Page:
New Molecular Markers for Distinguishing Trichosanthes Species

We compared the nuclear ITS sequences of T. kirilowii var. kirilowii, T. kirilowii var. japonica, T. rosthornii, and T. rubriflos. We did not find any variation among T. kirilowii and T. rosthornii (Supplementary Figure 7). Only T. kirilowii var. japonica and T. rubriflos had a few differences compared to the other species, showing the limitation of this universal DNA barcode in distinguishing Trichosanthes at the species level and below. To address the problem, we developed a marker set to distinguish T. kirilowii var. kirilowii, T. kirilowii var. japonica, and T. rosthornii using indels. Three intergenic regions (trnT-UGU–trnL-UAA, rrn4.5–rrn5, and trnE-UUG–trnT-GGU) were revealed to be considerably helpful by containing species-specific indels (Supplementary Figure 8).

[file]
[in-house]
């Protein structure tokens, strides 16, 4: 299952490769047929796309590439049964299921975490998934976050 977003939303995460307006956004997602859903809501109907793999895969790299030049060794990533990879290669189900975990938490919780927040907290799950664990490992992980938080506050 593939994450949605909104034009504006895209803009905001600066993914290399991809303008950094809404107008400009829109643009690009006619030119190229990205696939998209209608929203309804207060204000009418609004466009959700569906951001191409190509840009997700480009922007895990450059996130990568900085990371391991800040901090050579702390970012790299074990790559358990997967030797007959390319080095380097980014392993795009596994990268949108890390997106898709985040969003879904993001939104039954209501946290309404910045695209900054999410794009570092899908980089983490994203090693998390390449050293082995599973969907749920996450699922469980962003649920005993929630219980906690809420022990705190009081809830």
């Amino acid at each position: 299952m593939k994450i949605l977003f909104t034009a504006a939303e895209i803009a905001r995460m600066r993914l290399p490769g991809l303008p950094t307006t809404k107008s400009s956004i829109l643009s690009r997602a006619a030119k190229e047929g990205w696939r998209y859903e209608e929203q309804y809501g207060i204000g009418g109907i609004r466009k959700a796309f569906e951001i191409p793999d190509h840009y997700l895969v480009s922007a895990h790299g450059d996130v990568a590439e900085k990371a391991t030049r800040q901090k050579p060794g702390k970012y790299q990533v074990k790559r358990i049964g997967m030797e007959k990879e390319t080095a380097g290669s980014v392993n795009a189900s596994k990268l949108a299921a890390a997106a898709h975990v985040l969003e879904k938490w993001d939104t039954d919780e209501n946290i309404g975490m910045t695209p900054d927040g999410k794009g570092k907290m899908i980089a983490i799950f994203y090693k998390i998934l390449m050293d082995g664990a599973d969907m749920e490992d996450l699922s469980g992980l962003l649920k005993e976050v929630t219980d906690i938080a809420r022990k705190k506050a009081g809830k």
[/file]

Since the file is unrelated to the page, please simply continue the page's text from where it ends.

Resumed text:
Tri, TRr, and Trtt markers were successfully amplified for all samples (Figure 6). The Tri marker (located in the trnT-UGU–trnL-UAA region) differentiated T. kirilowii var. kirilowii from T. kirilowii var. japonica, T. rosthornii, and T. rubriflos. The Tri marker was 640, 512, and 502 bp long in T. kirilowii var. kirilowii, T. kirilowii var. japonica, and T. rosthornii, respectively. The TRr marker (located in the rrn4.5–rrn5 region) contained a 32-bp deletion in T. rosthornii, discriminating this species from the others. The Trtt marker (located in the trnE-UUG–trnT-GGU region) contained an 88-bp deletion in T. kirilowii var. japonica compared to the other Trichosanthes (Figure 6 and Supplementary Figure 8). Therefore, the four Trichosanthes taxa could be unambiguously discriminated using the three markers developed in the present study (Figure 6). Furthermore, we surveyed 15 commercial drugs made of crude Trichosanthes tissues from South Korea (Supplementary Table 5). Only four products were identified as T. kirilowii var. kirilowii using the Tri marker; no products were identified as T. rosthornii using the TRr marker. Nine products were identified as T. kirilowii var. japonica using Trtt. The two products without marked asterisks on Figure 6 were inferred to be T. rubriflos through the simultaneous use of all three markers (Tri, TRr, and Trtt). All fruit products were identified to be T. kirilowii var. japonica, while root and seed products were identified to be T. kirilowii var. japonica (four root and two seed products), T. rubriflos (one root and one seed product) or T. kirilowii var. kirilowii (one root and three seed products).